One of the most controversial measures in the Crimes (Criminal Organisations Control) Act 2012 is the power of the court to issue an interim control order relating to an individual at the request of the Police Commissioner.
An interim control order is a court order which can impose broad restrictions on an individual’s liberties – for example, it may prevent a person from associating with certain people, taking part in certain activities, and travelling to certain places.
They generally precede the issue of a control order.
Under section 14 of the Crimes (Criminal Organisation Control) Act 2012, a Court may make an interim control order at the application of the Commissioner.
Section 14 says that any application must be supported by an affidavit by the Commissioner, or an affidavit by senior police officers.
A court is only able to make an interim control order if it is satisfied that the application and any supporting information indicate that:
- The person is a member of a declared organisation
- Is, or purports to be a former member of a declared organisation but there is evidence to suggest that they have an ongoing involvement with that organisation and its activities
The Court must also be satisfied that there are sufficient grounds for making the control order.
Being the subject of an interim control order can be a confronting and distressing experience, but with an experienced criminal defence lawyer on your side, you can rest assured that you are getting the best possible result.
14 Court may make interim control order
(1) The Court may, on application by the Commissioner, make an interim control order relating to one or more persons specified in the application pending the hearing and final determination of an application for a control order confirming (or confirming with variations) the interim control order.
(2) The grounds of the application must be supported by an affidavit from the Commissioner, or affidavits from one or more other senior police officers, verifying the contents of the application.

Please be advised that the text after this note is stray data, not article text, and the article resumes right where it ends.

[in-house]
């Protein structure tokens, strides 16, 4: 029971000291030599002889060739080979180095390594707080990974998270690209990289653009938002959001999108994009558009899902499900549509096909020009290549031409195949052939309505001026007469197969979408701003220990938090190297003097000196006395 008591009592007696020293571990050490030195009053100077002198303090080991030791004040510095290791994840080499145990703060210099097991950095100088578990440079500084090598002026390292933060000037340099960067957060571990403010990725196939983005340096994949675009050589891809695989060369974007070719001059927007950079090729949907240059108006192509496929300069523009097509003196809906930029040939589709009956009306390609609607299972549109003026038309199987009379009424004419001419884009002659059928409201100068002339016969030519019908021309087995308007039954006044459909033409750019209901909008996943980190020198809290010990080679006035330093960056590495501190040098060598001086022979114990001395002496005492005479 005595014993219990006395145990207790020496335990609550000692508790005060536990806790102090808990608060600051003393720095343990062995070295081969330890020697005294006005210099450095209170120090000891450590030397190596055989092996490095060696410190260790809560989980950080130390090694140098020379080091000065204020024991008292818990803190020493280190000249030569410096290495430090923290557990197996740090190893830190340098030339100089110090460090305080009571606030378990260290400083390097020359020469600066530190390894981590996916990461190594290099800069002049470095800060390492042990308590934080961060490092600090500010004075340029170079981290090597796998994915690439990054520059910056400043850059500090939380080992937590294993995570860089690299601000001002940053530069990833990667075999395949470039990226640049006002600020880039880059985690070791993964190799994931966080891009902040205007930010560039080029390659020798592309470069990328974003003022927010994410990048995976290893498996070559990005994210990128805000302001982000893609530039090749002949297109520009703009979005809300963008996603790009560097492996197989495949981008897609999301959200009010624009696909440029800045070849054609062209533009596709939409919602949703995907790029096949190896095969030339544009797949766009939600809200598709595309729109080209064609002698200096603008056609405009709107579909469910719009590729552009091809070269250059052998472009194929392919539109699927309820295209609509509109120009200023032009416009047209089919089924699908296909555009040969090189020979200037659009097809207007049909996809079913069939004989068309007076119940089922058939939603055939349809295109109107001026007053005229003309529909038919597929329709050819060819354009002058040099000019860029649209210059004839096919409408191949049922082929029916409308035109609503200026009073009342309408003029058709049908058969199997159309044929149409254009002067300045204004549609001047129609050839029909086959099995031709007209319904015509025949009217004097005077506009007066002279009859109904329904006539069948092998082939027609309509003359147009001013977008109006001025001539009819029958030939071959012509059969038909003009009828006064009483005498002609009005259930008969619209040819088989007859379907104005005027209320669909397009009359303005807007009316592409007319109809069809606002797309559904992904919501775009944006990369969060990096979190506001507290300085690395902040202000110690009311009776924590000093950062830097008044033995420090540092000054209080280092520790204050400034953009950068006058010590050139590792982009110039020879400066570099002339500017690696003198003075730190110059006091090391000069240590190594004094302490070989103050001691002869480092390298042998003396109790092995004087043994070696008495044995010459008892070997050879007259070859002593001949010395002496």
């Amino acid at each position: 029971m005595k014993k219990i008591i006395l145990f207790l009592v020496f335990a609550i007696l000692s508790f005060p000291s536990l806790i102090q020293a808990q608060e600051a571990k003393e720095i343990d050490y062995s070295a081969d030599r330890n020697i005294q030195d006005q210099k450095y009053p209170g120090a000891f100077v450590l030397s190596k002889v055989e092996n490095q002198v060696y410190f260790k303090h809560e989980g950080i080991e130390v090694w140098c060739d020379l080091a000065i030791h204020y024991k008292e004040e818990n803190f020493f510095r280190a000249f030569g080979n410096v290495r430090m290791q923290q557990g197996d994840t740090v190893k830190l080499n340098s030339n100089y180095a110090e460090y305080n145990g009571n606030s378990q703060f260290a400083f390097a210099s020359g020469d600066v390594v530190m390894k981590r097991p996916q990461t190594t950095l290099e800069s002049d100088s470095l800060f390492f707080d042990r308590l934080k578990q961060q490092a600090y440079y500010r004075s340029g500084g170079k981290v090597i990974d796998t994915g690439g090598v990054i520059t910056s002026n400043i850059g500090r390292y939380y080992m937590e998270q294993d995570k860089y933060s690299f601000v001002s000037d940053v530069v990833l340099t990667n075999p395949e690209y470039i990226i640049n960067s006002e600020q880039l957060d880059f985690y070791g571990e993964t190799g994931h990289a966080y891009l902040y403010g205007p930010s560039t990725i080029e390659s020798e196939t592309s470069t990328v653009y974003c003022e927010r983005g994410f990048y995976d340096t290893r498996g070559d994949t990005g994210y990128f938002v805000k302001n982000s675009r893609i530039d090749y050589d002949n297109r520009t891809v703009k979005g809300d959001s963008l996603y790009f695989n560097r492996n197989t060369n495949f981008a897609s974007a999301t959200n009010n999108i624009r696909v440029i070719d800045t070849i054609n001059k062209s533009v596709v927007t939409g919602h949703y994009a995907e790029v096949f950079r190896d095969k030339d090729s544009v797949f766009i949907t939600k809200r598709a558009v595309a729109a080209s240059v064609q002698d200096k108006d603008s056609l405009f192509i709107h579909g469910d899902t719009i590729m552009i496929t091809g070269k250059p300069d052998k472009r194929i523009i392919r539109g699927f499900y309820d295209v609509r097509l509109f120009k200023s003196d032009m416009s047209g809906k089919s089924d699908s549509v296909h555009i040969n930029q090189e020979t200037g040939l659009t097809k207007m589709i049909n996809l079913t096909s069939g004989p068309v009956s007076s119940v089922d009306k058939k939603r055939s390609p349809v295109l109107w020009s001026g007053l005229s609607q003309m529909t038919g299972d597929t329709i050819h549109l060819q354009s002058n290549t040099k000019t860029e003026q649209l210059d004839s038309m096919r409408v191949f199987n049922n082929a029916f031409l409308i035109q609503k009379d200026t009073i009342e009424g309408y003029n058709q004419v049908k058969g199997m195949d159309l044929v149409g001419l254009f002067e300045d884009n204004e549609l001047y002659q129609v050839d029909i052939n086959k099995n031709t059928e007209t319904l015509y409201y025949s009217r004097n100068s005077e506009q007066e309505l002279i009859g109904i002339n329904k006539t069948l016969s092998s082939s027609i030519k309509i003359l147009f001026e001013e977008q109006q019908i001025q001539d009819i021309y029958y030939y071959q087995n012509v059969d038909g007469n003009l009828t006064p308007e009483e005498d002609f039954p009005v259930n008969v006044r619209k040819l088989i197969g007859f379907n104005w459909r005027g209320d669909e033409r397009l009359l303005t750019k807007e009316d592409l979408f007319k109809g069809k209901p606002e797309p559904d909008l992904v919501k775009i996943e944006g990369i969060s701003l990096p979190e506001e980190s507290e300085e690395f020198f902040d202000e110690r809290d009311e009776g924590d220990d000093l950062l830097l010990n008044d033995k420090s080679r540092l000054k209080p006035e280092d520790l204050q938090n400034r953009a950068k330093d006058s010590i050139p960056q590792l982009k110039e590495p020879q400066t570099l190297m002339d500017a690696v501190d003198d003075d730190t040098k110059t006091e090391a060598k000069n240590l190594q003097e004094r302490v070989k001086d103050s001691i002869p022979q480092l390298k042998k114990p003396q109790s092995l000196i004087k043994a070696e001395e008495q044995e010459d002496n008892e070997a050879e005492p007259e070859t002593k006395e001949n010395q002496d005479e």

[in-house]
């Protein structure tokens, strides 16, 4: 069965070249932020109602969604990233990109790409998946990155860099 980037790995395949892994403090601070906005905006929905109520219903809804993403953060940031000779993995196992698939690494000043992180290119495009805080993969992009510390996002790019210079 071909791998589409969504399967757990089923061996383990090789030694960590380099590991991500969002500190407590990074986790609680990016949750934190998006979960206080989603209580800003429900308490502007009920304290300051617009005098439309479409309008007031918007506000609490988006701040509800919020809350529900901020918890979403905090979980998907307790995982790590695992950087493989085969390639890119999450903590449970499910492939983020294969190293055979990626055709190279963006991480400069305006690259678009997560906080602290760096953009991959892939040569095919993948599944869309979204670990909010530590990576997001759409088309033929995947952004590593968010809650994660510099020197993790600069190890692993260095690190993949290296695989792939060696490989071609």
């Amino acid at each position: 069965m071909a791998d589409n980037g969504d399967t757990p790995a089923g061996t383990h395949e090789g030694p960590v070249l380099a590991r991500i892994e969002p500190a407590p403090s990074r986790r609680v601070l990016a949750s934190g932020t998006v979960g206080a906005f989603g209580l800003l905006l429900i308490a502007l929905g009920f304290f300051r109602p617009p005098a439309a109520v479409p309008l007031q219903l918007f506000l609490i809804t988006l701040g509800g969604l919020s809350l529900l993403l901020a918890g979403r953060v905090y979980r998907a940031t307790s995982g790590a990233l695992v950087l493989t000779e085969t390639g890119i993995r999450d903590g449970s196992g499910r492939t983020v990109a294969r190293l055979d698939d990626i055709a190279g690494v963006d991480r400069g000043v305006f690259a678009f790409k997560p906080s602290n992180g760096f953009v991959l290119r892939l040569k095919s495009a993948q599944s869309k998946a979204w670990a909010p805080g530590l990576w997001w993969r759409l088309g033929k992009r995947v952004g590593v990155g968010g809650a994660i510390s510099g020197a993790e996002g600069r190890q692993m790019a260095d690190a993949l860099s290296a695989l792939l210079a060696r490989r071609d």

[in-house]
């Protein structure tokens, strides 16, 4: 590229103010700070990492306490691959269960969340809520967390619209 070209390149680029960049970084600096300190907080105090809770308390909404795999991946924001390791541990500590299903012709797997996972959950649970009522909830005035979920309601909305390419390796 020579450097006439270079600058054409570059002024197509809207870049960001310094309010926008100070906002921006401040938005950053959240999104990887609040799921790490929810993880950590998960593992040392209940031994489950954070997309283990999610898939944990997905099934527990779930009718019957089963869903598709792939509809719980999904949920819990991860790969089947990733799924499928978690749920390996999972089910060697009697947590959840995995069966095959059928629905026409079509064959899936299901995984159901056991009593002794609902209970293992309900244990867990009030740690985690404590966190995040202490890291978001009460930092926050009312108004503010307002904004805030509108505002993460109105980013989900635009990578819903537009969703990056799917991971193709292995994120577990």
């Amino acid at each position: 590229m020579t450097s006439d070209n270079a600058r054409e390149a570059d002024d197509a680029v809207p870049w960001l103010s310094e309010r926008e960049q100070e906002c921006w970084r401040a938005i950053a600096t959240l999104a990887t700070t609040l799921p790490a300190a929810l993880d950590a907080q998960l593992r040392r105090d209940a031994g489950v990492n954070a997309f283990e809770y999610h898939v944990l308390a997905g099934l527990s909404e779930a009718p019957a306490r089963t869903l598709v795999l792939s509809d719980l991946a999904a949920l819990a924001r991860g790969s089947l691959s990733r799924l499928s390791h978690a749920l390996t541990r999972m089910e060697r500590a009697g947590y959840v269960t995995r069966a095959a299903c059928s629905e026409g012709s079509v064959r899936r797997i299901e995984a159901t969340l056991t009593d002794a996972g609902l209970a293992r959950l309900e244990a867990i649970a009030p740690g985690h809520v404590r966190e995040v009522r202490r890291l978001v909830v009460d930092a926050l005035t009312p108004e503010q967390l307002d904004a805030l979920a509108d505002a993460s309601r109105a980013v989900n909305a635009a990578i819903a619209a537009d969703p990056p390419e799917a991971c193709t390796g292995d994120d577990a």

(3) The Court is to make an interim control order in relation to a person if it is satisfied that the application and any further information supplied by the Commissioner satisfy the requirements under section 19 (1) for making a control order in relation to the person.
(4) The interim control order may be made in the absence of, and without notice to, the person in relation to whom the order is to be made (or the person’s representatives).
(5) If the Court makes an interim control order, it must fix the date on which, and the time at which, the hearing of the application for a control order in relation to the person is to be heard.
An interim control order can impose onerous restrictions on your movements and ability to live your life as you please.
They are also a first step before a control order is imposed, which can have a more permanent impact on your life.
It’s therefore important to ensure that you have a capable and knowledgeable lawyer on your side who can advise you of your rights and obligations, as well as any positive steps that you can take to fight the charges.
At Sydney Criminal Lawyers, we are passionate about protecting our clients civil liberties.
Our criminal law specialists go above and beyond in ensuring that our clients receive the best possible legal representation.
We can advise you of the implications of an interim control order, as well as your rights when it comes to lodging an appeal against the order.
So get the ball rolling – give us a call today on (02) 9261 8881 and speak to one of our criminal law specialists about how to protect your rights.